Keep your friends close but keep your enemies closer. – Vito Corleone
This is my second portrait of Brando, the first being a commission for a high-ranking Army officer I knew, who I knew to be a pleasant gentleman, but was sometimes hoarse from bossing weekend soldiers around on Saturdays. I accepted the general’s commission, so “don’t call me ‘Sir’ – I work for a living!” (As the cliché in Army movies goes.) He wanted me to push limits and even court controversy (moi?). “I want to see Marlon Brando crucified like Jesus Christ!” he barked, assuming the position. But I don’t like to make assumptions, and the Brando-martyr figure had already been done (Colonel Kurtz, Apocalypse Now), so I opted instead for a pose from a scene in “Last Tango in Paris”, in which the subject, dressed as Stanley Kowalski, is reclining in bed and playing his harmonica, on the planet Krypton.
When I saw “Last Tango in Paris” in a student union in Cincinnati in 1975, the police, opining that the film was not wholesome enough for public consumption, cleared the theater, confiscated the film and arrested the projectionist. They repeated the procedure in subsequent weeks starting with “A Clockwork Orange” and followed by “Midnight Cowboy” and “Straw Dogs”. The poor projectionist was a quiet and unassuming 20-year old Jewish kid who loved movies and now had three arrests on his record.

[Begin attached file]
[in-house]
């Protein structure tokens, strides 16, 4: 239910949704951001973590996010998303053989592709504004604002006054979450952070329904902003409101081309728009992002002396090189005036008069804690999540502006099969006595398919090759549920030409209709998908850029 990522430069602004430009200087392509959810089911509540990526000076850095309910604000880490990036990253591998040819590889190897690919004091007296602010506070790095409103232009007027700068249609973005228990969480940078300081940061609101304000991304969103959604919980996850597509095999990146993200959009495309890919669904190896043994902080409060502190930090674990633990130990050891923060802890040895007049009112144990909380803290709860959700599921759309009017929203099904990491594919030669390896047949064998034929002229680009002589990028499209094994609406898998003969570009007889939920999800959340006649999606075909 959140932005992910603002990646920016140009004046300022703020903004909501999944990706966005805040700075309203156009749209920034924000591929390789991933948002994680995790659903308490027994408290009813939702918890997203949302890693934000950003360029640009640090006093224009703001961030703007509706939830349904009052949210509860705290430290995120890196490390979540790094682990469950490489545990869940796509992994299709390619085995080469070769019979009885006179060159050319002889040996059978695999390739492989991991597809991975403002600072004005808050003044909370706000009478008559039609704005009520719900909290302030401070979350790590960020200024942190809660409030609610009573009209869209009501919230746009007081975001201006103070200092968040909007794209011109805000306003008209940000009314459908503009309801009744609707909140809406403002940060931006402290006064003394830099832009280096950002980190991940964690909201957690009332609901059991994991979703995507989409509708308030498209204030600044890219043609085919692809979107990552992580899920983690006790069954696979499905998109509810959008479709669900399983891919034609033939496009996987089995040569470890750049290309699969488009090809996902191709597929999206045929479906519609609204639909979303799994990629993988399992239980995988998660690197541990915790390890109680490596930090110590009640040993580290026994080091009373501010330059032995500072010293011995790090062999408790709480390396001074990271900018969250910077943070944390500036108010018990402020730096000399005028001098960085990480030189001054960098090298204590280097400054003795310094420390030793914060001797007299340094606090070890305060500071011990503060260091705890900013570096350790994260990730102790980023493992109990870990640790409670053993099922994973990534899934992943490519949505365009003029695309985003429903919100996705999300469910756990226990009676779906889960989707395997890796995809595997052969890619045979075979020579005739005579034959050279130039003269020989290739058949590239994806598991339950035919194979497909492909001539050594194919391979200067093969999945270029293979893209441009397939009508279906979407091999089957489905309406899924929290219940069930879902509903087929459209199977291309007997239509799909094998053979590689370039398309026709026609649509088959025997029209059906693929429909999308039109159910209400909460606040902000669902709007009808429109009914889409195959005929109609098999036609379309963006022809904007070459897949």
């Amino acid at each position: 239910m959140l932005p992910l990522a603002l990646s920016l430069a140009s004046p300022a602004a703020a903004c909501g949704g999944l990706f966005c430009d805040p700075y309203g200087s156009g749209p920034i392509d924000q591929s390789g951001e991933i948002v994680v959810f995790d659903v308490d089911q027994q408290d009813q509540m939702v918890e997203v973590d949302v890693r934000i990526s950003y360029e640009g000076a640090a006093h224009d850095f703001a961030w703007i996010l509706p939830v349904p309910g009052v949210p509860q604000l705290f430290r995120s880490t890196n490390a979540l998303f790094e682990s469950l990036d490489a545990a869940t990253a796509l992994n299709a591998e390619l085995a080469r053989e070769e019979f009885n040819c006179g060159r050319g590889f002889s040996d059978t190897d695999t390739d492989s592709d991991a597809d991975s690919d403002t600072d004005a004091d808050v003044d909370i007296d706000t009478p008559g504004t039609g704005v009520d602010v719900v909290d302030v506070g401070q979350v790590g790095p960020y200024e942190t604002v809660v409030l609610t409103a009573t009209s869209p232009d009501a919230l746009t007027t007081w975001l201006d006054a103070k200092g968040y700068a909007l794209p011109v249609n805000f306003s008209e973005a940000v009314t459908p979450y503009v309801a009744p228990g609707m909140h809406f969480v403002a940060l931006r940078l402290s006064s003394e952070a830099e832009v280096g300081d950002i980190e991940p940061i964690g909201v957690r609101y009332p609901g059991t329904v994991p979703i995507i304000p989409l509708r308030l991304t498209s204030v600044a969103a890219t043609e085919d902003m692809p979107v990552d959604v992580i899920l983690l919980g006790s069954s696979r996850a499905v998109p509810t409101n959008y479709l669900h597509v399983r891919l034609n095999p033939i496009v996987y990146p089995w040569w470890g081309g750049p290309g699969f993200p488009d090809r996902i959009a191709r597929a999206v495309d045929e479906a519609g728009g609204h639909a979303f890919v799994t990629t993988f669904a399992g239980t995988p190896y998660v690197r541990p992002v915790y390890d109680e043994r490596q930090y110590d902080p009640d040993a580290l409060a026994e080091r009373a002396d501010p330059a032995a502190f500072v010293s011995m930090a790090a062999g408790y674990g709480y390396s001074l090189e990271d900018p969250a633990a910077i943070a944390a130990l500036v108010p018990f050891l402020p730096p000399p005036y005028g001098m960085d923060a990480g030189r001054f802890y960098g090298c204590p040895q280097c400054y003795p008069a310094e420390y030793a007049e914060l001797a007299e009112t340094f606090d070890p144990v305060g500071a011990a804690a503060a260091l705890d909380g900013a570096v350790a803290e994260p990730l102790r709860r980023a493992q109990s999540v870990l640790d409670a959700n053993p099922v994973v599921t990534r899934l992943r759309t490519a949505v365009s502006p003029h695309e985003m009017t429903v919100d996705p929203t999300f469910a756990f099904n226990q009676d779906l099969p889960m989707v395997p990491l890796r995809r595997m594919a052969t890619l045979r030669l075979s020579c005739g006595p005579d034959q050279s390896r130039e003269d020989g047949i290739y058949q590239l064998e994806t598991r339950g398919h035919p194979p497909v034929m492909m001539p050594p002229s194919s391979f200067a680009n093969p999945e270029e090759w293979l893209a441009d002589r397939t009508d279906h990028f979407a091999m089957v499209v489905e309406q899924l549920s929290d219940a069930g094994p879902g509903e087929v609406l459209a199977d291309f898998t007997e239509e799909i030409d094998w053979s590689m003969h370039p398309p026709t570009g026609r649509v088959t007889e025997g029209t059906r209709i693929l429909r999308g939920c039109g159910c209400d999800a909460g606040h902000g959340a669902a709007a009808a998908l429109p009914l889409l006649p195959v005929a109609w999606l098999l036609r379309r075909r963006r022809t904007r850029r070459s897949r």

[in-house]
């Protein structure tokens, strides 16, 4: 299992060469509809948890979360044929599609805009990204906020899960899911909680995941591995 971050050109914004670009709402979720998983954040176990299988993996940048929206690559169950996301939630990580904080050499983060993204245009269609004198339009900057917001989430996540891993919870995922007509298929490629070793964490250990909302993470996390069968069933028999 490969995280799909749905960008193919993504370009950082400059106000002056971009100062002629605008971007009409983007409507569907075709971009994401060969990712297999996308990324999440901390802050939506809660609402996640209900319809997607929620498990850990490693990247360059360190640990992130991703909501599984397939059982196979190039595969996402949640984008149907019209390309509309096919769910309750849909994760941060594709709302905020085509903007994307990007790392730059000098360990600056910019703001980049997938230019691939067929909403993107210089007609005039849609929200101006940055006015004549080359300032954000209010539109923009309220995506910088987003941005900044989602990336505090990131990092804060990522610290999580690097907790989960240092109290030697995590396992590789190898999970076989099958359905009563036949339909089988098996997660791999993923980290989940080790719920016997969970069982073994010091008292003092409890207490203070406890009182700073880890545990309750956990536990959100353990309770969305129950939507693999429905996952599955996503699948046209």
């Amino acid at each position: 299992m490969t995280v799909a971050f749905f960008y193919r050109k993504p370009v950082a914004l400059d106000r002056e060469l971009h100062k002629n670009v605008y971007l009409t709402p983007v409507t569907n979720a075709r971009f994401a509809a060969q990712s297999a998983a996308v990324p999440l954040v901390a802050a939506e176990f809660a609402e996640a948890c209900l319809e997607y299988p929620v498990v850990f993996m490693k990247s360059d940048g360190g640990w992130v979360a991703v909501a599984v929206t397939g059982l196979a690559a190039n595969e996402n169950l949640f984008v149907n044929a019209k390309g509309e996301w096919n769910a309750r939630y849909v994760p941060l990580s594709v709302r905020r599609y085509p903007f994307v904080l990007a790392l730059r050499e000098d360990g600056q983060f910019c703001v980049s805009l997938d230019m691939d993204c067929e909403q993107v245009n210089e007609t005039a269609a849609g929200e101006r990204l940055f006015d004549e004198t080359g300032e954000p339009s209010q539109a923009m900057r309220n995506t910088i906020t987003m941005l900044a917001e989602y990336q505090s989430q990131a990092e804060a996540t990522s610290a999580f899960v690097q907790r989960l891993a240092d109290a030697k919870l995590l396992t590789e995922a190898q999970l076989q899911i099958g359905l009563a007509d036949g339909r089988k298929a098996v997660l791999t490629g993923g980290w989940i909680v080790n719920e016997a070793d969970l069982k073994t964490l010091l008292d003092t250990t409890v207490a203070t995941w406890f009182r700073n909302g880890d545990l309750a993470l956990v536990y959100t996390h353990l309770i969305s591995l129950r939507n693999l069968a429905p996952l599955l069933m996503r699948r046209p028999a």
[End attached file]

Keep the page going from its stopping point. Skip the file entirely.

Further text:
In time, the misunderstanding was cleared up by Cincinnati’s mayor, Jerry Springer (yes, THAT Jerry Springer) and all three movies were re-screened for those of us who were waiting in suspense to find out what ever happened to the films’ main characters: Paul, Alex, and David or Ratso. (Sounds like a rock band, no?) Two of them were played by Dustin Hoffman, and one of those died on a bus on the way to Florida.